What's old is new again! The first time I looked at remarkable remakes, the news of Pokemon Omega Ruby and Alpha Sapphire was revealed, remakes of Pokemon Ruby and Sapphire. While I'm a bit late on the remake bandwagon with the news of The Legend of Zelda: Majora's Mask getting the much desired remake treatment, it's time for once again for a glance at some more terrific remakes of the past! From Metal Gear Solid to Ys, there's sure to be something for everyone on part two of my great remakes series!
Metal Gear Solid: The Twin Snakes (GCN)
I'm going to start off this list of remarkable remakes with two games that might be considered controversial picks. Well, not controversial in the same category as exposing your man parts while on live broadcast TV, but controversial nonetheless. Metal Gear Solid: The Twin Snakes was a joint effort by once-heralded Silicon Knights and Nintendo. The remake saw two carryovers from the PS2's Sons of Liberty, the graphics engine and the gameplay elements. The latter of these caused the game to be easier than the PS1 original, as the remake's area design was not retooled to fit the new gameplay mechanics, such as the first-person view for aiming. Nevertheless, the remade visuals, cutscenes (let's face it, MGS is already unbelievable and crazy a series story-wise anyway), and voice-work made for an exciting ride for GameCube owners.
Conker: Live & Reloaded (XBX)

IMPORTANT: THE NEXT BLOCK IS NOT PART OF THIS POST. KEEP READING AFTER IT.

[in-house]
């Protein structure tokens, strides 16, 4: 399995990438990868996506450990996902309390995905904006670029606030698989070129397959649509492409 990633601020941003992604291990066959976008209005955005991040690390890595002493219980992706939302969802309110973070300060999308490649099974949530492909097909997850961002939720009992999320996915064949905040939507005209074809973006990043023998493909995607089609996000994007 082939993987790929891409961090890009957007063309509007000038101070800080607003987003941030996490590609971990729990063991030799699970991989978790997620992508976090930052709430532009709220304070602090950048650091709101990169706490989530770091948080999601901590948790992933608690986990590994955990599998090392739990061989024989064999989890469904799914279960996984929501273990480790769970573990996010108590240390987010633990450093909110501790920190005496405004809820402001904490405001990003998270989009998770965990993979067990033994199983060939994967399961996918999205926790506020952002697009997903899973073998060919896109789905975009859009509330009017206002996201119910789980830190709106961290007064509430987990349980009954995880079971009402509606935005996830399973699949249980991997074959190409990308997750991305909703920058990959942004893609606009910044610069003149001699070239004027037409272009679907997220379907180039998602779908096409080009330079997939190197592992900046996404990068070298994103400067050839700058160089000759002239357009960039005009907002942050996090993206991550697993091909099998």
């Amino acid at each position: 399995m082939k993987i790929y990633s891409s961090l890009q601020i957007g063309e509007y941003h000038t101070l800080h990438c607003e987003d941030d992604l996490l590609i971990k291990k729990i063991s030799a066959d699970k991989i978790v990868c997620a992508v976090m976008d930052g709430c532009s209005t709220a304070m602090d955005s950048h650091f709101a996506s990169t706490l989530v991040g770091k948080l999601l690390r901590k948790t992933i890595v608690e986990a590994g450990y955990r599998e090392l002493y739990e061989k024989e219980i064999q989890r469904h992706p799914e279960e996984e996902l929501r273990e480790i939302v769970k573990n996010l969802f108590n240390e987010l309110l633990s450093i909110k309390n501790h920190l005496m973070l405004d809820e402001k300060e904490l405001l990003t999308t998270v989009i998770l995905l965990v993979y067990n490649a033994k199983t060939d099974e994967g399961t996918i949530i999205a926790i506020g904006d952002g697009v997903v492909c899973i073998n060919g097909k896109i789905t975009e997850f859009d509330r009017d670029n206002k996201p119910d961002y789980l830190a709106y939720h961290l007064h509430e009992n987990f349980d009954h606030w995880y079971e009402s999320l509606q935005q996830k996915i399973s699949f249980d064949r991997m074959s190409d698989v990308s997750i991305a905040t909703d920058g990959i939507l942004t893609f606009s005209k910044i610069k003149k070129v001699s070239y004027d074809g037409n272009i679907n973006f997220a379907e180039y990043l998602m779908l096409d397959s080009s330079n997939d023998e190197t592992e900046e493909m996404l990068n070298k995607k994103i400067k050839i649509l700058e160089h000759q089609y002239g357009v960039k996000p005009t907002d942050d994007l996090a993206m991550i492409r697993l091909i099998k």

This second "controversial" pick is Conker: Live & Reloaded for the Xbox. Despite having the intention of being wholly uncensored, as the subtitle was once Live & Uncut, the Xbox remake received a ton of censorship. Also, some objectives and tasks in the single-player portion of the game were either removed or heavily altered as well. Regardless of these changes, I was just glad to receive an updated version of Conker's original starring console role with visuals that still amaze to this day (that fur... oh my goodness) and a completely retooled multiplayer component that allowed for awesome online skirmishes via Xbox Live.
Final Fantasy IV (DS)
One of my favorite Final Fantasies just doesn't seem to want to go away. It's been re-released on practically every possible platform under the sun. However, the Nintendo DS version was a total remake, unlike the plenty of ports of the game other platforms had received in the past. As part of Square Enix's celebration of Final Fantasy's 20th anniversary, a 3D remake of the original Final Fantasy IV was put on the Nintendo DS, offering impressive 3D models and areas, voice acting, and some modest but engaging changes that affected the gameplay. Not only was this edition of Final Fantasy IV look like a completely new game, but it gave players a more difficult, and satisfyingly so, RPG adventure to love. I know I certainly was one.
Pokemon HeartGold and SoulSilver (DS)
Now, I must admit my total ignorance towards the Pokemon franchise. After the initial releases back in 1999, when I completely amassed my middle school self in the series, playing the games, collecting the toys, watching the anime, writing and drawing comics, etc., I didn't follow the series anywhere near as closely as I did. In fact, I skipped Pokemon Gold and Silver. It wasn't until later that I wanted to try either game, but the total archaic looks of the games turned me off of doing so. Thus, I jumped at the chance to try out the remakes on the Nintendo DS. Many of the games on this list are included because of major graphical enhancements, and this isn't more true than with Pokemon HeartGold and SoulSilver. These two titles make their originals look like they were made in the stone age in comparison visually, and the little touches add to make the games more modern added to my love of the titles even further.